“Guilford County will drop from the state's top tier in economic development rankings next year, the N.C. Commerce Department announced last week.
I suppose that's a good thing, because the county will qualify for more economic development assistance from the state for attracting new businesses.” - Doug Clark, Guilford drops in Commerce rankings, Greensboro News and Record, 12/02/2014
Upon further review, “…the county will qualify for more economic development assistance from the state..”, the statement thereof, is incomplete. That is, the state doesn’t have anything to give, be it economic development assistance or otherwise. State can only take from A and give to B. (1)
Therefore, exogenous and local taxpayers, represented by A, will then direct the same or more of their taxes to B. However, B is not a series of all individuals in Guilford County as depicted above by: “the county will qualify”. The many receive zero.
The few, represented by B, receive additional taxpayer dollars. B is actually politicos through the mechanism of government within the political taxing authority known as Guilford County. Hence the more complete statement would be: Guilford County politicos will qualify.
Considering the clarification stated above, one then arrives at: “…for attracting new businesses.” The statement implicitly and explicitly assumes new business is attracted, in the main, by A (taxpayers) giving to B (politicos) that in turn gives to C (new businesses). That somehow, in some way the resources given up by A and the use thereof, creates less economic value than the same resources given to B who then bestows upon C and the use thereof. Surely A must create less than B and C or why else go through the exercise? -Or- is the exercise merely for the benefit of B and C?
Which then leads one to this question: Would A, with tax money in hand, which otherwise would have been taxed for “economic development”, spend such money in a very effective/efficient manner? -Or- does B bestowing to C, by coercively extracting tax from A in the name of “economic development”, spend the same monies in a more effective/efficient manner? Would A create as much or more “economic development” than B and C? (2)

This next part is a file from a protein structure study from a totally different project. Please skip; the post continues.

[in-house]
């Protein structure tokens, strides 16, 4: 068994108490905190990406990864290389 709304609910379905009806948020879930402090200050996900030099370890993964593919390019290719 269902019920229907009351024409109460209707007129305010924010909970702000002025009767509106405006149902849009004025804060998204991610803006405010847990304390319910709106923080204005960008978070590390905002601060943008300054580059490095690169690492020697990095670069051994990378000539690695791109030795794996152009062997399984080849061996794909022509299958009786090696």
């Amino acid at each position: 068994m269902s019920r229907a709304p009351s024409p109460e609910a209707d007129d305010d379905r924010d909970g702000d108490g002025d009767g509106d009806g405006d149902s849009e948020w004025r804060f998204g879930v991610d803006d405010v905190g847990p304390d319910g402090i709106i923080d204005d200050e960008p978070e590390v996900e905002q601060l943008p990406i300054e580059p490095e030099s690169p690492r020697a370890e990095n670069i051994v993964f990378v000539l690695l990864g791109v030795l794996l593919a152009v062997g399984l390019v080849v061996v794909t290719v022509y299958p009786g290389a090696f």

Now coming full circle, if B bestowing to C is in fact the most efficient proposition for “economic development”, and B has been bestowing to C for a very long time, then how did the following come to pass: “Guilford County will drop from the state's top tier in economic development rankings…”??
What if B and C did not exist and merely A was left to its own devices? How about Green Street in Manhattan? Huh?
Green Street was a residential neighborhood in the 1850, became a street with many brothels in the 1870’s, became a garment manufacturing center around 1900 then went into a long demise circa 1920. After World War Two New York City economic development planners wanted to level the area and put in “planned development”. The planners were unsuccessful and around 1990 Green Street rose from the ashes when it became inhabited by artists looking for large square footage work areas (the old garnet manufacturing buildings). The artists then gave way to trendy shops and today “lofts” above the shops sell for several million dollars each. (3)
(1) The Invisible Hand in Economics and Politics, Milton Friedman, Institute of Southeast Asian Studies, 1981, p11.
(2) The Four Ways Money is Spent, Milton Friedman.
(3) The Tyranny of Experts, William Easterly, 2013, pages 175-190.
Saturday, December 6, 2014
Labels: development rankings, Doug Clark, economic development authorities, Milton Friedman, William Easterly
BS Economics, cum laude, Private and Public Sectors, 1979, West Virginia University, Morgantown, WV. Undergraduate Minor in General Insurance. Chartered Life Underwriter (CLU), Huebner School of Economics, American College, 1992, Bryn Mawr, PA. Life Underwriter Training Fellow (LUTCF), 1986, National Association of Life Underwriters, Washington D.C.. Currently enrolled and completed one half of Chartered Property and Casualty Underwriter (CPCU) from the American College. 38 years insurance industry experience.